Jordick, or George as they nicknamed him, asked about people who have never heard the gospel. I referred him back to Romans 1 where Paul said that the truth about God is evident in nature, but people suppress the truth. Therefore, we are all without excuse. If people desire to know God, God can send them a witness. I said there were stories of missionaries who went to remote jungles and found tribes expectantly waiting for the gospel. They were aware of a movie, The End of the Spear, which tells of the five missionaries martyred by the Auca Indians.
On Wednesday, the group gathered again at 10AM and we tackled Romans 12. I ended Tuesday by explaining verse 1-2. I began Wednesday by asking what challenges they face in applying these verses. We talked about the nature of commitment and the need to be diligent and constant in maintaining it. One person wanted to know how to raise her teenage son. Another asked how to gain victory over superstitions.
12:3-8 talks about spiritual gifts and 12:9-13 give several “one another” commands. As part of their assignment, I asked about the relationship between the two. I gave them a copy of the many one another commands in the New Testament. I also gave them a chart I made comparing the list of spiritual gifts with the commands of Scripture. All of the gifts except for the more miraculous ones (apostleship, healing, tongues, interpretation) have a corresponding command. Just because I don’t the gift of ______, I still have a responsibility to serve in that area.
After enjoying lunch from 12-1PM, we tackled chapter 13. We wrestled with the challenge of obeying a government you don’t agree with. One shared that the government issued a tax bill that was 2-3 times normal. They were told to pay the bill and then sue the government to receive a refund. Her husband didn’t want to pay the bill. Her dilemma was whom she should obey—the government or her husband.
In our discussion of chapter 14 and the weak and the strong, one asked about the issue of alcohol. Should we drink or not drink? What if it causes a friend to sin? I told of a church in Spain that changed their observance of communion from wine to grape juice because they recognized there were some alcoholics in the church and they didn’t want to cause them to stumble and fall back into alcoholism.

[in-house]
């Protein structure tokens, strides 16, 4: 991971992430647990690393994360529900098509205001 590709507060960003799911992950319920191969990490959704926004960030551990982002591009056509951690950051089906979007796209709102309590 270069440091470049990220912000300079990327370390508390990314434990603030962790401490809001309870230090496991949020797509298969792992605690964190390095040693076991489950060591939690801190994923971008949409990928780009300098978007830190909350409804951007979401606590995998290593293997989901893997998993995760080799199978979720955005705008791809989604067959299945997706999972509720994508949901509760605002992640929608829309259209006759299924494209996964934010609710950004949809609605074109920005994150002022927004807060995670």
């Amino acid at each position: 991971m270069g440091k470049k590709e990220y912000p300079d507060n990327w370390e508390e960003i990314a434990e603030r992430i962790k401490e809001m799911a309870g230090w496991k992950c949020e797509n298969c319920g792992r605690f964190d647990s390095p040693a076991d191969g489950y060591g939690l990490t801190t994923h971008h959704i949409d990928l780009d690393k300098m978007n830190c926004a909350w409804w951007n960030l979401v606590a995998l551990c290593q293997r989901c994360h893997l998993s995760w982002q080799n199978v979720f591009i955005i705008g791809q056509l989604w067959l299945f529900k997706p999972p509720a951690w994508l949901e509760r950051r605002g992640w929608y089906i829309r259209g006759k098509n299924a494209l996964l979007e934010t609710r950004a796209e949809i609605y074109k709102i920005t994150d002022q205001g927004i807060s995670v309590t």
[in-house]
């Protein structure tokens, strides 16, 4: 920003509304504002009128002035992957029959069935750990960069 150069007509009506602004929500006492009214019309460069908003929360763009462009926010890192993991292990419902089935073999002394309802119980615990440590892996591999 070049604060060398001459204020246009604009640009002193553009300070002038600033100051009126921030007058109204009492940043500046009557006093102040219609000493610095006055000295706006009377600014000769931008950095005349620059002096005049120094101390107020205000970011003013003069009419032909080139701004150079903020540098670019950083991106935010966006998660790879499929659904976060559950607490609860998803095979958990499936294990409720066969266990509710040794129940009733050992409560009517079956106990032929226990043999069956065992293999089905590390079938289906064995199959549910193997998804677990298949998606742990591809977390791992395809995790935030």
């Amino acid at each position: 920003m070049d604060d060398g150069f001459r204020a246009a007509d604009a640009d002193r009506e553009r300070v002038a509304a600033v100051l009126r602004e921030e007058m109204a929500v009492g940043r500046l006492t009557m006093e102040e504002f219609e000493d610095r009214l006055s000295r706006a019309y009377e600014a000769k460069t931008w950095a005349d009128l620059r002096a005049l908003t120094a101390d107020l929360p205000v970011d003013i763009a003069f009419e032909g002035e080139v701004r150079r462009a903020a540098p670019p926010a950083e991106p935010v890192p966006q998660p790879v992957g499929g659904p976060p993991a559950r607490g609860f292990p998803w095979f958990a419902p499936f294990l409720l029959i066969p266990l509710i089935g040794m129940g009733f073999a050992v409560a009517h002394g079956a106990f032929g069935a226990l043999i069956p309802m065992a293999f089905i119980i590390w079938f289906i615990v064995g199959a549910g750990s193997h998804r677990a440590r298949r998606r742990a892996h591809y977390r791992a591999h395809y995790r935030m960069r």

After our discussion of chapter 15, I ended the class early at 5PM. I gave them an assignment to read chapter 16 and look for three things—what did Paul praise the individuals listed for, what did Paul warn the church about, and how did Paul praise God at the end?
At 7PM, Sandzhik brought a group of 7 African students to our flat for dinner and fellowship. They come from Congo and Zambia and are students at the local university, Sandzhik has befriended and is ministering to the group. It was a unique Acts 2 moment to hear songs of praise in Russian, French, English, and other native languages. The men asked Sandzhik to share his testimony and he told of being a committed Buddhist and discovering the gospel by reading through the New Testament. Elza shared how the gospel delivered her from the many superstitions that had kept her in bondage. It was a wonderful evening of fellowship.
Thanks for praying. I’m in your debt.
After two days of driving, we arrived Monday afternoon in Elista. Sunday afternoon, our driver took us 4 hours east to Krasnodar. On Monday, a different driver took us 7.5 hours further east to Elista in Kalmykia.
Kalmykia is in the steppes region of the Caucasus Mountains near the Caspian Sea. The land is as flat, flat, flat as the eye can see. There are no trees or topography to break the horizon. The Kalmyk people are descended from the Mongols who migrated to the area in the 400’s. They are the only Buddhist people group in Europe.
We are staying at a place called City Chess. It was built in 1998 and used to host the World Chess Championships in 2006. It is a familiar place as we stayed here the previous two years. Whereas before we were in a townhouse, this time we are in a 4-bedroom apartment with a large living room.
I have 11 people in my class on Romans and John Musgrave has six men in his class on church leadership. My class meets in our apartment while John’s class meets in Sandzhik’s home. Sandzhik is the pastor the church in Elista and the class is made up of his elders.